In 1537, in the midst of a several year conflict between France and Holy Roman Emperor Charles V, Ambroise Paré made an important discovery while treating the many wounded soldiers. By intuitively employing the scientific method, which would not be described by Francis Bacon for another eighty-two years, Paré examined patients treated in the traditionally accepted way by cauterizing their wounds with boiling oil, and compared them to those he’d treated with a balm made from eggs, rose oil, and turpentine when his oil supplies ran out.
Strange as it might sound to our modern ears, those patients who hadn’t been subjected to painful blistering by the application of boiling oil actually did a little better. Paré’s method didn’t catch on widely, but it did inspire him to make closer use of observation and data in deciding how to treat patients. And that eventually won him the title “father of surgery” in some history books.
It probably shouldn’t be surprising that this man earned such a distinguished moniker. He was, after all, a barber.
Barbers had been filling an important role in the medical community since at least 1163, when Pope Alexander III forbade clergy from practicing bloodletting. The barbers, whose experience with sharp implements had made them good assistants in the gruesome procedure, stepped up. What else could they do? Ailing people needed that bad blood drained and heroic barbers were ready to answer the call.
For centuries, barbers offered an alternative to physicians when none were available or affordable or willing to perform procedures they felt were beneath them, such as bloodletting, teeth pulling, bone setting, or limb amputating. The origin of the striped barber pole can be traced back to this time, as an advertisement for the bloody services offered inside the barbershop. And really, what could feel better after having a tooth yanked out than a bang trim and a nice clean shave?
I don’t know, but I do know that when my husband recently asked me to cut his hair for him, I felt about as comfortable as I would have been if he’d asked me to remove his arm. Like much of the world right now, our area has a lot of, hopefully temporarily, closed down businesses as we all do our best to hunker down and flatten the Covid-19 infection curve. That includes barbershops and hair salons, which makes sense, because the act of haircutting isn’t all that compatible with practicing social distance.
Of course, what that means is that as the weeks drag on, woefully unqualified family members are being called upon to fill the gap. My husband works in the healthcare field and is still leaving the house regularly, where he is seen in public. And he likes to wear his hair short—not all-over buzzed with clippers, because that would be too simple, but short, nonetheless.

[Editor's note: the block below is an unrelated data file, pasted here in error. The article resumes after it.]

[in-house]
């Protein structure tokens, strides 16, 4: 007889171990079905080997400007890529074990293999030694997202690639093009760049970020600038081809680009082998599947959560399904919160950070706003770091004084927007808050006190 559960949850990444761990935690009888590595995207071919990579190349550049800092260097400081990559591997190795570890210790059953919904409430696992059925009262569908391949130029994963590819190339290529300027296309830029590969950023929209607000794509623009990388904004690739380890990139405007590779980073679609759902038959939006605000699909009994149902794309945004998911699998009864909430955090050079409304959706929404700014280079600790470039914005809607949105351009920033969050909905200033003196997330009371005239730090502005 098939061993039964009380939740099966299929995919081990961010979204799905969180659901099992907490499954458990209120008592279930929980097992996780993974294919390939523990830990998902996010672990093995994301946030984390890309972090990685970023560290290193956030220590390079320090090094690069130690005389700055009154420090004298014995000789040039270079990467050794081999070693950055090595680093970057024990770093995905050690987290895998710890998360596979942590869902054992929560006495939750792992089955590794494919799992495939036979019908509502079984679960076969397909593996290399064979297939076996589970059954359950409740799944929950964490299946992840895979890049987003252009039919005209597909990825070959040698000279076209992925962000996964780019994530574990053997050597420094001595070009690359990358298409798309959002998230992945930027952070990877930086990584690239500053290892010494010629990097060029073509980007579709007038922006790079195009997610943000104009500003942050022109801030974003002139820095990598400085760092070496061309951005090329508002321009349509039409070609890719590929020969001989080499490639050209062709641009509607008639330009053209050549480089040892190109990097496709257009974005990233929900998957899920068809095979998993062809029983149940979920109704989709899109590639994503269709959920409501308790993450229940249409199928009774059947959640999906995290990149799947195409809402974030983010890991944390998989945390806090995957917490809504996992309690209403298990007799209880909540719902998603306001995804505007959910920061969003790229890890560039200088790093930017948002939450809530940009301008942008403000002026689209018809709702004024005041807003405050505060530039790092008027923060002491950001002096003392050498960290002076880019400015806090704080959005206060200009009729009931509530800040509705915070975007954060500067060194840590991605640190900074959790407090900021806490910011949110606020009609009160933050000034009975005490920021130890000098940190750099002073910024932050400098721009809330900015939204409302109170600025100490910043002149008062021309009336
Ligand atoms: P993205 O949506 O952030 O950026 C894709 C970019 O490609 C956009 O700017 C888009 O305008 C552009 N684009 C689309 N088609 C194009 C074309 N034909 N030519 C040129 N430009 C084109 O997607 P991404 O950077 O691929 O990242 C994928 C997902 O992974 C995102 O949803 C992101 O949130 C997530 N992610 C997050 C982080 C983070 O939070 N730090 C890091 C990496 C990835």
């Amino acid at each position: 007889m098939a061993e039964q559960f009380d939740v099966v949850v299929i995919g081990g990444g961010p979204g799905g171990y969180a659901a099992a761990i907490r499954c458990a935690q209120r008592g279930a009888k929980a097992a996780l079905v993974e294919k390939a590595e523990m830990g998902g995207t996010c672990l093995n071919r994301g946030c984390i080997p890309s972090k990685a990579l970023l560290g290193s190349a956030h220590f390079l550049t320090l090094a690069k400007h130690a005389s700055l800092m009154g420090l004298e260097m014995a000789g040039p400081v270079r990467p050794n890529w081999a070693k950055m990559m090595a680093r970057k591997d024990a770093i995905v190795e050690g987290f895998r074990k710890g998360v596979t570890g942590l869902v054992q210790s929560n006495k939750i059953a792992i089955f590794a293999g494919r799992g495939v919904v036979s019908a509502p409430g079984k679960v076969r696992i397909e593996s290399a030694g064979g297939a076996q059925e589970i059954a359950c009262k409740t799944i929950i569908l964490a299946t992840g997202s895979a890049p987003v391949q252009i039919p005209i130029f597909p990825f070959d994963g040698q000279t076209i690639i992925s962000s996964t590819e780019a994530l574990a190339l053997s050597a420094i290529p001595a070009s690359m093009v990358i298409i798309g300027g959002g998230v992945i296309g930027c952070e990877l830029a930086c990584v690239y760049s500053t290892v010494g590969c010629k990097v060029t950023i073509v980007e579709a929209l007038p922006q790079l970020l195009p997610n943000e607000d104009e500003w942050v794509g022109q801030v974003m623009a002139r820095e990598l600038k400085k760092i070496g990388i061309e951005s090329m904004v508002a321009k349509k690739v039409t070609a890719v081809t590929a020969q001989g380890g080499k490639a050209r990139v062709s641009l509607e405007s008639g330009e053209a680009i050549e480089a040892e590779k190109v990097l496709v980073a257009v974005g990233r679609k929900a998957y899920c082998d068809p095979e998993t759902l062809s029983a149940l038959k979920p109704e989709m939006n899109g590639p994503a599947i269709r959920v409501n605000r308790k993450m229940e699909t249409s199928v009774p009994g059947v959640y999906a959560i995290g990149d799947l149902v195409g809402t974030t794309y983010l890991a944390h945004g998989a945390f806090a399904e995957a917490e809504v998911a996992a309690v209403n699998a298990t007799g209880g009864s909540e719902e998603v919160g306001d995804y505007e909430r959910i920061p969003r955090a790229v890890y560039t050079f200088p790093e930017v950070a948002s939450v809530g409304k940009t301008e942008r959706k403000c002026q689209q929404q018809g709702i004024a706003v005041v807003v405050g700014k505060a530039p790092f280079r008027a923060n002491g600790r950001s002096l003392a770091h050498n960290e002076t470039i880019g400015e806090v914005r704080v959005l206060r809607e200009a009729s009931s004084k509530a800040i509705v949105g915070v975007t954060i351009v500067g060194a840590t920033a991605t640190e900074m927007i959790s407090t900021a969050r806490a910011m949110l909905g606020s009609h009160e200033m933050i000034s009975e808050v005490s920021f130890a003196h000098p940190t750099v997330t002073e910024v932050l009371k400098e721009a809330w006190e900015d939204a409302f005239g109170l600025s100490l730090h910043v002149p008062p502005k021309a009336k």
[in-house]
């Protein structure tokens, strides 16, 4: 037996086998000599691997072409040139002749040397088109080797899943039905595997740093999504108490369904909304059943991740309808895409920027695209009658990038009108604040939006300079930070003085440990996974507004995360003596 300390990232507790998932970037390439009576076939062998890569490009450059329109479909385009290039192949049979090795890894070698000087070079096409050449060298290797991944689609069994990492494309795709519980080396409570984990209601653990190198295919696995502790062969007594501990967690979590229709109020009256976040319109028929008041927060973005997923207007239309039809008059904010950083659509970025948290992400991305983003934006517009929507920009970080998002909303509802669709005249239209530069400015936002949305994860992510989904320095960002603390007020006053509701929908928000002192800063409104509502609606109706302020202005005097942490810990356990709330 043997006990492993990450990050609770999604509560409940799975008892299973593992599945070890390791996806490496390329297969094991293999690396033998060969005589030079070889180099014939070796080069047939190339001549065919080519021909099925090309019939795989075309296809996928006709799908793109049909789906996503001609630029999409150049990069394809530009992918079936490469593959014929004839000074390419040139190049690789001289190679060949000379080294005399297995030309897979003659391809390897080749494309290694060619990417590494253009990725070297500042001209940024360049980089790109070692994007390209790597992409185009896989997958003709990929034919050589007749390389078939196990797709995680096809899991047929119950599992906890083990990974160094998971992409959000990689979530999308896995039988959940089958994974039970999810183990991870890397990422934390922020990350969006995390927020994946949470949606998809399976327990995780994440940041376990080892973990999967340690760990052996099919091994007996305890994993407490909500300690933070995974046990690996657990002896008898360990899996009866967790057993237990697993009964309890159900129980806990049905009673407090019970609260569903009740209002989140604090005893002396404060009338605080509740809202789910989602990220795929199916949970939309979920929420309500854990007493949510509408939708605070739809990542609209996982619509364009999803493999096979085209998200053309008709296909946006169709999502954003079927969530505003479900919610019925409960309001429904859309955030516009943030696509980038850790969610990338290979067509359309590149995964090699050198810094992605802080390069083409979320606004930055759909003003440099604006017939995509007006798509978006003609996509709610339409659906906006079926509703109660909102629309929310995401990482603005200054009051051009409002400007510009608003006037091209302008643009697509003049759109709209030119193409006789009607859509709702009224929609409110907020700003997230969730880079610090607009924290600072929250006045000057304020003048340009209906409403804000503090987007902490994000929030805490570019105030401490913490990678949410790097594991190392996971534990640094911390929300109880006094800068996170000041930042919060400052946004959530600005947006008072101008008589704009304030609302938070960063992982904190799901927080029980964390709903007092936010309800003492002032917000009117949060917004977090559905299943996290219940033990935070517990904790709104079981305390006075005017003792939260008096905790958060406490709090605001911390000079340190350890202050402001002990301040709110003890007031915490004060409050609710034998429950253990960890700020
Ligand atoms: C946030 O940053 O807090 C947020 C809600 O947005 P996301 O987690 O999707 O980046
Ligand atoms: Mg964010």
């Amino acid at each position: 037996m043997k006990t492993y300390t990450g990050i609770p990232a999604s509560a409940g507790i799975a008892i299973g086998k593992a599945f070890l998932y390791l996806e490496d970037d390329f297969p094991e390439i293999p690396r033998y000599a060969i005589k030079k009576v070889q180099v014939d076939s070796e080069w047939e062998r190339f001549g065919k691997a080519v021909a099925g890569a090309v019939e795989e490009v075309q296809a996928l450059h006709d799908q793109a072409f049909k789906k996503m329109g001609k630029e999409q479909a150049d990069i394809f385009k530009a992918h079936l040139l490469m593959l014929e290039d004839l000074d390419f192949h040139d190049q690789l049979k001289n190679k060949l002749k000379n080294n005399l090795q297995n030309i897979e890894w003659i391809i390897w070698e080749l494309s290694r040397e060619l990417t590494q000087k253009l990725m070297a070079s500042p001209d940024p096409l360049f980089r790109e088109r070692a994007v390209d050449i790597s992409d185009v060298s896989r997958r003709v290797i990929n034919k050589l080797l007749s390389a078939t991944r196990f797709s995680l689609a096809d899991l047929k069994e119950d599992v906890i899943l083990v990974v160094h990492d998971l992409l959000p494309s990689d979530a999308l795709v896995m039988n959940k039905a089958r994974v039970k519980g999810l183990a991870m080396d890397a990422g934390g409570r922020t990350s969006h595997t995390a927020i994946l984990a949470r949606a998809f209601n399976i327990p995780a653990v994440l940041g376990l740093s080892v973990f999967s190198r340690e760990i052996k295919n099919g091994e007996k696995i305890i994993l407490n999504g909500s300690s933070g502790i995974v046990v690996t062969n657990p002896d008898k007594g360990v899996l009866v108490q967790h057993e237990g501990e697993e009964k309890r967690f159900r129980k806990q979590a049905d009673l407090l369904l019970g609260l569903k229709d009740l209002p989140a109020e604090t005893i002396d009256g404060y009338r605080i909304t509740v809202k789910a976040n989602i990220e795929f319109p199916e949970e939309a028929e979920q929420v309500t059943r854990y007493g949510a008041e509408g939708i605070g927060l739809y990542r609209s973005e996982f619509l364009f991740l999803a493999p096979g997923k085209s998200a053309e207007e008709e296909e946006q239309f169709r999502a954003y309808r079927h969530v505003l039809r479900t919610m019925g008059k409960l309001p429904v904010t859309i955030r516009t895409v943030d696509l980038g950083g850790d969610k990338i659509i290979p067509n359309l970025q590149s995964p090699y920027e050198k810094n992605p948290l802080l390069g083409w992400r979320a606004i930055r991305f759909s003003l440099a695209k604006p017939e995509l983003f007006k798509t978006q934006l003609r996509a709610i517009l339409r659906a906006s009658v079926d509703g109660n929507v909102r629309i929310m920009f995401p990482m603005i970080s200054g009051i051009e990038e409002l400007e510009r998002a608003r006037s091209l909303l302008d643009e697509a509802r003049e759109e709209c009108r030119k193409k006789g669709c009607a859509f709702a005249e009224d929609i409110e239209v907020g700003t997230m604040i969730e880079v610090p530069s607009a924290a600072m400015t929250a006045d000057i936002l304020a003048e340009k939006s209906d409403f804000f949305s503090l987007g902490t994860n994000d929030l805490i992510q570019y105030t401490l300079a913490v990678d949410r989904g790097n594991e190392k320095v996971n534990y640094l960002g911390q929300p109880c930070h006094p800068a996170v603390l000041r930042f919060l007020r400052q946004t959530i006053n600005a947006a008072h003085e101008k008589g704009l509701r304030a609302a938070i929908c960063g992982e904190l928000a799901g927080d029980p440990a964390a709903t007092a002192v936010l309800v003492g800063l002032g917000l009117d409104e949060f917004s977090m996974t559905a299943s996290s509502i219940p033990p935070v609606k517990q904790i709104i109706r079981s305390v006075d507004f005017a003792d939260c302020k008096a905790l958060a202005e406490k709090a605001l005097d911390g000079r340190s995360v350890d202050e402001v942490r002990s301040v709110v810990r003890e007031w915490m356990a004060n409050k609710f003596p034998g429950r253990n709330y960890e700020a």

It was getting a little shaggy. It was driving him kind of crazy. And, what can I say? I love him. It was time for this heroic, amateur, and entirely unskilled barber to answer the call.
I grabbed the clippers and the scissors and went to work. While I can’t honestly say it turned out perfectly, I don’t think it turned out too bad. My husband assures me it feels like a fresh haircut to him and he’s pleased with the results. I don’t ever want to do it again, and even though our dentist office is also closed for the foreseeable future, I don’t think my modicum of success in this area qualifies me to start pulling teeth, either.
It wouldn’t be true to say that Ambroise Paré so completely lacked training in actual medicine, such as it was in the sixteenth century. He had attended L’Hôtel-Dieu (a way famous and super old French hospital) to become what was known as a barber surgeon. I think that might parallel most closely to today’s nurse practitioner or physician’s assistant, whose training and scope of practice while significant, is much less extensive than that of a medical doctor.
But then I didn’t exactly go into this haircutting experience blind, either. My husband has, on occasion, cut the hair of both of our sons, and the youngest was due. With much coaching, I practiced first on my surprisingly cooperative twelve-year-old.
I can’t honestly say that attempt went as well. He likes his hair just a little bit longer on top and he has a troublesome cowlick that forms a spiky bit in the front if it isn’t cut just right. It’s now definitely not. But he doesn’t have to leave the house anytime soon and he looks adorable in a hat. Also, thankfully, there was no bloodletting in the process.